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Lockheed's F-35 programme ''failing to deliver'': Pentagon head tester

29 August 2016

The Pentagon's director of testing Michael Gilmore has said that the programme for the development of the next-generation F-35 fighter jet was ''on a path toward failing to deliver'' the plane's full capabilities in time, Blooomberg reported.

Blooomberg said it had in its possession the internal memo dated 9 August.

The current deadline for Lockheed is 2018. The total cost of the F-35 programme had increased to $1 trillion dollars.

Gilmore's observation also seemed to run counter to Air Force announcement that its version of the plane was combat-ready.

Gilmore wrote that in its current state, the F-35 would need support from older craft to ''locate and avoid modern threats, acquire targets, and engage formations of enemy fighter aircraft due to outstanding performance deficiencies and limited weapons carriage available.''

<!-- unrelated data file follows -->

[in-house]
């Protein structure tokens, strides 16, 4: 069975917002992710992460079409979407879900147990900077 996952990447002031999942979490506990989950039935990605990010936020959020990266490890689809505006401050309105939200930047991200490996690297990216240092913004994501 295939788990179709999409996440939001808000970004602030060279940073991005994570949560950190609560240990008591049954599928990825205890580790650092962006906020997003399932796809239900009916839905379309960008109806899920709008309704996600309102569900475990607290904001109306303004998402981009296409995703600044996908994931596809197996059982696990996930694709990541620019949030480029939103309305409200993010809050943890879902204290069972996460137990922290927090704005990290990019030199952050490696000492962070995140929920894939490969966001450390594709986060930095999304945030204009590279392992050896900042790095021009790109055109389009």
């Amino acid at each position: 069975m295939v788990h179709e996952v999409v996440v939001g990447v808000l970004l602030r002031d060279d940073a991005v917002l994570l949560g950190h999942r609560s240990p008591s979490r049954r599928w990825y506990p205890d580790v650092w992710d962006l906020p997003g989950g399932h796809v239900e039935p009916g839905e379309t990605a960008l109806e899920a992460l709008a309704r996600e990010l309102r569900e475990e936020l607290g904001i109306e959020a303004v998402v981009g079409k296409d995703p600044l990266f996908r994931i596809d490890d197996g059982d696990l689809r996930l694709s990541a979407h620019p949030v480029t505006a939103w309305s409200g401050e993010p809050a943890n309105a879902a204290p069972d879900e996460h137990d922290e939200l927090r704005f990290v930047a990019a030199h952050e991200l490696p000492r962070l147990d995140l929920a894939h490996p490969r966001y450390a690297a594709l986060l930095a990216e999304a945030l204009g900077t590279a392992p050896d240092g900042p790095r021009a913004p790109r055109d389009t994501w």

The current issues the plane faced, included software problems which continued to surface at a steady rate, and which Gilmore wrote interfered with target identification, communications between aircraft, and radar signal detection.

The latter would be especially significant, since the F-35 was prominently billed for its stealth capabilities.

The current version of the plane's software known as  ''Block 3i,'' also left the plane's front-mounted machine gun unusable. Gilmore further wrote that flight testing had fallen ''far behind'' schedule. Operational testing of the plane was scheduled to begin in 2018.

The F-35, sometimes called the "most expensive weapon ever built," is supposed to offer different versions for the US Navy, Marines and Air Force. It was meant to replace older jets and had been approved by the Air Force and the Marines for combat, but only in limited use.

There were still two more years to go for the F-35 to go into its final test phase and then an additional year until it could go into mass production.

The Department of Defence had admitted to challenges with the development of the jet in the past. In February, the department cited over 400 problems with the jets, but said that number actually was not high for a project of the kind. A number of officials had said some of the jets could potentially be deployed within a year.

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